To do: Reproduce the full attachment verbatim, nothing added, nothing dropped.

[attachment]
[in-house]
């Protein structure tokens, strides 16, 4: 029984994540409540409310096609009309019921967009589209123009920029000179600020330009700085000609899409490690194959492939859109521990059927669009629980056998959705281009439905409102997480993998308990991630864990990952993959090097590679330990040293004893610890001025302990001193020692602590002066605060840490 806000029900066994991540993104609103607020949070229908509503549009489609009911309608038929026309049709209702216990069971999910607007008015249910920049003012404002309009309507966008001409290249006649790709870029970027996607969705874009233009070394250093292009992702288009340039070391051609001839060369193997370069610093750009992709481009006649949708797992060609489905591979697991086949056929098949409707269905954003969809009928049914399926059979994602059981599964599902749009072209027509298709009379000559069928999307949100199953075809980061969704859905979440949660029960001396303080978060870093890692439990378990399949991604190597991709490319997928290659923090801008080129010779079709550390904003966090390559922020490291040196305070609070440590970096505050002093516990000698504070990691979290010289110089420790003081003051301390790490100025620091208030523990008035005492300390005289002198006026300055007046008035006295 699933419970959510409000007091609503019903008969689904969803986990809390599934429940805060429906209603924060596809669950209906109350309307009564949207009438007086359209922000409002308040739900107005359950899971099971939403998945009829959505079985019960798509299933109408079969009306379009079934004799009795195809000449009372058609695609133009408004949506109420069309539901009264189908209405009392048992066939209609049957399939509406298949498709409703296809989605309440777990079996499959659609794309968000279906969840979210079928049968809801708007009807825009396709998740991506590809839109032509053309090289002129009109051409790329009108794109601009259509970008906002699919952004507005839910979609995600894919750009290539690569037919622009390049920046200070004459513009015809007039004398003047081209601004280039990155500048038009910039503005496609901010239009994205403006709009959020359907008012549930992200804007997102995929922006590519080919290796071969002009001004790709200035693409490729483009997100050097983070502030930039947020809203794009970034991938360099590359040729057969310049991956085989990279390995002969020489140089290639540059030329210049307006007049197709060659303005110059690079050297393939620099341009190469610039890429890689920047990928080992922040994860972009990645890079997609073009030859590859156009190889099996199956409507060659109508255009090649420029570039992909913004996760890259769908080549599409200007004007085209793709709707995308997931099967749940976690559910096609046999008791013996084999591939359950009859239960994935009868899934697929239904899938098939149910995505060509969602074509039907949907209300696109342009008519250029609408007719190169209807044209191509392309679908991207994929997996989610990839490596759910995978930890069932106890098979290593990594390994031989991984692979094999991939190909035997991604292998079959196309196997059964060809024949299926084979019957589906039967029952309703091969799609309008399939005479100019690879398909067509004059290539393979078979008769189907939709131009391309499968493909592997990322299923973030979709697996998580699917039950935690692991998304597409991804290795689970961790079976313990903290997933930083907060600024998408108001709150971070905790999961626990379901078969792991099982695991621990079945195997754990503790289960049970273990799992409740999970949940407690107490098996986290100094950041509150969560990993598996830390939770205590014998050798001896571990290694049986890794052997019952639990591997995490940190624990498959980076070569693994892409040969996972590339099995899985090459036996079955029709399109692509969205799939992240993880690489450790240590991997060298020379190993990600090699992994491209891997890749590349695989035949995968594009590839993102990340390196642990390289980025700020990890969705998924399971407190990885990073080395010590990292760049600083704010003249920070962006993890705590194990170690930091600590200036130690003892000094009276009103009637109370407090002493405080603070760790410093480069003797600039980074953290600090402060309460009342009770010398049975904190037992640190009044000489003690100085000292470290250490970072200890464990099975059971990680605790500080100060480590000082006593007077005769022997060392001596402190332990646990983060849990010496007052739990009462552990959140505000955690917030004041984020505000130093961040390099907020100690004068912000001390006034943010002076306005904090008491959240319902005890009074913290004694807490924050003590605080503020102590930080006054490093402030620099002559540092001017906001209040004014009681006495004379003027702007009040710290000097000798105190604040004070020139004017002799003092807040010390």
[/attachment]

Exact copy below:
[in-house]
């Protein structure tokens, strides 16, 4: 029984994540409540409310096609009309019921967009589209123009920029000179600020330009700085000609899409490690194959492939859109521990059927669009629980056998959705281009439905409102997480993998308990991630864990990952993959090097590679330990040293004893610890001025302990001193020692602590002066605060840490 806000029900066994991540993104609103607020949070229908509503549009489609009911309608038929026309049709209702216990069971999910607007008015249910920049003012404002309009309507966008001409290249006649790709870029970027996607969705874009233009070394250093292009992702288009340039070391051609001839060369193997370069610093750009992709481009006649949708797992060609489905591979697991086949056929098949409707269905954003969809009928049914399926059979994602059981599964599902749009072209027509298709009379000559069928999307949100199953075809980061969704859905979440949660029960001396303080978060870093890692439990378990399949991604190597991709490319997928290659923090801008080129010779079709550390904003966090390559922020490291040196305070609070440590970096505050002093516990000698504070990691979290010289110089420790003081003051301390790490100025620091208030523990008035005492300390005289002198006026300055007046008035006295 699933419970959510409000007091609503019903008969689904969803986990809390599934429940805060429906209603924060596809669950209906109350309307009564949207009438007086359209922000409002308040739900107005359950899971099971939403998945009829959505079985019960798509299933109408079969009306379009079934004799009795195809000449009372058609695609133009408004949506109420069309539901009264189908209405009392048992066939209609049957399939509406298949498709409703296809989605309440777990079996499959659609794309968000279906969840979210079928049968809801708007009807825009396709998740991506590809839109032509053309090289002129009109051409790329009108794109601009259509970008906002699919952004507005839910979609995600894919750009290539690569037919622009390049920046200070004459513009015809007039004398003047081209601004280039990155500048038009910039503005496609901010239009994205403006709009959020359907008012549930992200804007997102995929922006590519080919290796071969002009001004790709200035693409490729483009997100050097983070502030930039947020809203794009970034991938360099590359040729057969310049991956085989990279390995002969020489140089290639540059030329210049307006007049197709060659303005110059690079050297393939620099341009190469610039890429890689920047990928080992922040994860972009990645890079997609073009030859590859156009190889099996199956409507060659109508255009090649420029570039992909913004996760890259769908080549599409200007004007085209793709709707995308997931099967749940976690559910096609046999008791013996084999591939359950009859239960994935009868899934697929239904899938098939149910995505060509969602074509039907949907209300696109342009008519250029609408007719190169209807044209191509392309679908991207994929997996989610990839490596759910995978930890069932106890098979290593990594390994031989991984692979094999991939190909035997991604292998079959196309196997059964060809024949299926084979019957589906039967029952309703091969799609309008399939005479100019690879398909067509004059290539393979078979008769189907939709131009391309499968493909592997990322299923973030979709697996998580699917039950935690692991998304597409991804290795689970961790079976313990903290997933930083907060600024998408108001709150971070905790999961626990379901078969792991099982695991621990079945195997754990503790289960049970273990799992409740999970949940407690107490098996986290100094950041509150969560990993598996830390939770205590014998050798001896571990290694049986890794052997019952639990591997995490940190624990498959980076070569693994892409040969996972590339099995899985090459036996079955029709399109692509969205799939992240993880690489450790240590991997060298020379190993990600090699992994491209891997890749590349695989035949995968594009590839993102990340390196642990390289980025700020990890969705998924399971407190990885990073080395010590990292760049600083704010003249920070962006993890705590194990170690930091600590200036130690003892000094009276009103009637109370407090002493405080603070760790410093480069003797600039980074953290600090402060309460009342009770010398049975904190037992640190009044000489003690100085000292470290250490970072200890464990099975059971990680605790500080100060480590000082006593007077005769022997060392001596402190332990646990983060849990010496007052739990009462552990959140505000955690917030004041984020505000130093961040390099907020100690004068912000001390006034943010002076306005904090008491959240319902005890009074913290004694807490924050003590605080503020102590930080006054490093402030620099002559540092001017906001209040004014009681006495004379003027702007009040710290000097000798105190604040004070020139004017002799003092807040010390």